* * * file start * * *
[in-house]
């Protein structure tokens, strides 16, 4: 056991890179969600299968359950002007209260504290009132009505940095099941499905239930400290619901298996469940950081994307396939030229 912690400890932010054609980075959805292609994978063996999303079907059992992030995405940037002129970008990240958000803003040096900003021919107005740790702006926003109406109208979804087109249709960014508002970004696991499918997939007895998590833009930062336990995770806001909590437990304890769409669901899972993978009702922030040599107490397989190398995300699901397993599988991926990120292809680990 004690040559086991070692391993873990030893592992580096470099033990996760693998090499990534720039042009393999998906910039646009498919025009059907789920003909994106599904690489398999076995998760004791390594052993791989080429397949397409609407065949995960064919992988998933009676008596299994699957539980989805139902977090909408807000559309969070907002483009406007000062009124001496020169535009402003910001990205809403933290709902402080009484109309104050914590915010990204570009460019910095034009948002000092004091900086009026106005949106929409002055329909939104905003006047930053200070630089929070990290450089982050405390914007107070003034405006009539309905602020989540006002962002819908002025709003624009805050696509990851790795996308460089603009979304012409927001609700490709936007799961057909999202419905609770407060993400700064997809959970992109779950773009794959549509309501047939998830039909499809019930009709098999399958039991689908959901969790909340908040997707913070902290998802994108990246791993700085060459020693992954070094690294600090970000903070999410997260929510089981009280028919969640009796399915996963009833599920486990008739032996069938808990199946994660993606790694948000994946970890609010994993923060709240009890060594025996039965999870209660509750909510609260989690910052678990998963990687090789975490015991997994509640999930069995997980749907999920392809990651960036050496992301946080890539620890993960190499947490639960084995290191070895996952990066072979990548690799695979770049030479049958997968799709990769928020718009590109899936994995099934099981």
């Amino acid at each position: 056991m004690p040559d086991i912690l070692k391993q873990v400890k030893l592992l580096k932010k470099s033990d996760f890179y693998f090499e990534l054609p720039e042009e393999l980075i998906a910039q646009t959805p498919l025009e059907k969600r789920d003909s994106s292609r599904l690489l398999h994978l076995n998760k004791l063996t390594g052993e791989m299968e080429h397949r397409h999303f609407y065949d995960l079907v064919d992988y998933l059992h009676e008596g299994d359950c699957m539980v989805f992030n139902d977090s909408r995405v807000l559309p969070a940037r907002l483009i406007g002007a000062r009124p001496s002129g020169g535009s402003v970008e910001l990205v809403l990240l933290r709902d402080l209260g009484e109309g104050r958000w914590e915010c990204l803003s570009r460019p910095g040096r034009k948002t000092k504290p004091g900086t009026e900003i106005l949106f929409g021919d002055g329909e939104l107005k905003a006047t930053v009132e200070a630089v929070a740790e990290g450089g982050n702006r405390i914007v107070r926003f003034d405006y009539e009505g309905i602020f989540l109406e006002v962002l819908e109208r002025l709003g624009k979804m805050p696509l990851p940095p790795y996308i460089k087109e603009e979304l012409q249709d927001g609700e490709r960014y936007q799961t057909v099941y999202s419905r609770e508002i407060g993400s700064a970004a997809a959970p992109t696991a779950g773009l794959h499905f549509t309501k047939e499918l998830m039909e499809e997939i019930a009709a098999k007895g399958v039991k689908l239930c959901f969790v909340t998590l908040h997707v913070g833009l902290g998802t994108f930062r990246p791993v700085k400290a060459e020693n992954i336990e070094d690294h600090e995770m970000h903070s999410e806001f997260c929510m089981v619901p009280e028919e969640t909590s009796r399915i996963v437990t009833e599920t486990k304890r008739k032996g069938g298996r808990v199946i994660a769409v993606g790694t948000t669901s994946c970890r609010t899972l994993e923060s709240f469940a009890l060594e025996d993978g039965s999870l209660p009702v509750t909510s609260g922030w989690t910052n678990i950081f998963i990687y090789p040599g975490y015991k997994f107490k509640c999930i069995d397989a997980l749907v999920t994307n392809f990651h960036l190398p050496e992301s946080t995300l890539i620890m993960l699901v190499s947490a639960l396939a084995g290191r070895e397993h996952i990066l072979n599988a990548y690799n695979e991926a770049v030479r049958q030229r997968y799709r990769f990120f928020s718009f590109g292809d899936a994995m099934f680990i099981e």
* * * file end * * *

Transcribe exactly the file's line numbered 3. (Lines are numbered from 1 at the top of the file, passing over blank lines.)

């Amino acid at each position: 056991m004690p040559d086991i912690l070692k391993q873990v400890k030893l592992l580096k932010k470099s033990d996760f890179y693998f090499e990534l054609p720039e042009e393999l980075i998906a910039q646009t959805p498919l025009e059907k969600r789920d003909s994106s292609r599904l690489l398999h994978l076995n998760k004791l063996t390594g052993e791989m299968e080429h397949r397409h999303f609407y065949d995960l079907v064919d992988y998933l059992h009676e008596g299994d359950c699957m539980v989805f992030n139902d977090s909408r995405v807000l559309p969070a940037r907002l483009i406007g002007a000062r009124p001496s002129g020169g535009s402003v970008e910001l990205v809403l990240l933290r709902d402080l209260g009484e109309g104050r958000w914590e915010c990204l803003s570009r460019p910095g040096r034009k948002t000092k504290p004091g900086t009026e900003i106005l949106f929409g021919d002055g329909e939104l107005k905003a006047t930053v009132e200070a630089v929070a740790e990290g450089g982050n702006r405390i914007v107070r926003f003034d405006y009539e009505g309905i602020f989540l109406e006002v962002l819908e109208r002025l709003g624009k979804m805050p696509l990851p940095p790795y996308i460089k087109e603009e979304l012409q249709d927001g609700e490709r960014y936007q799961t057909v099941y999202s419905r609770e508002i407060g993400s700064a970004a997809a959970p992109t696991a779950g773009l794959h499905f549509t309501k047939e499918l998830m039909e499809e997939i019930a009709a098999k007895g399958v039991k689908l239930c959901f969790v909340t998590l908040h997707v913070g833009l902290g998802t994108f930062r990246p791993v700085k400290a060459e020693n992954i336990e070094d690294h600090e995770m970000h903070s999410e806001f997260c929510m089981v619901p009280e028919e969640t909590s009796r399915i996963v437990t009833e599920t486990k304890r008739k032996g069938g298996r808990v199946i994660a769409v993606g790694t948000t669901s994946c970890r609010t899972l994993e923060s709240f469940a009890l060594e025996d993978g039965s999870l209660p009702v509750t909510s609260g922030w989690t910052n678990i950081f998963i990687y090789p040599g975490y015991k997994f107490k509640c999930i069995d397989a997980l749907v999920t994307n392809f990651h960036l190398p050496e992301s946080t995300l890539i620890m993960l699901v190499s947490a639960l396939a084995g290191r070895e397993h996952i990066l072979n599988a990548y690799n695979e991926a770049v030479r049958q030229r997968y799709r990769f990120f928020s718009f590109g292809d899936a994995m099934f680990i099981e």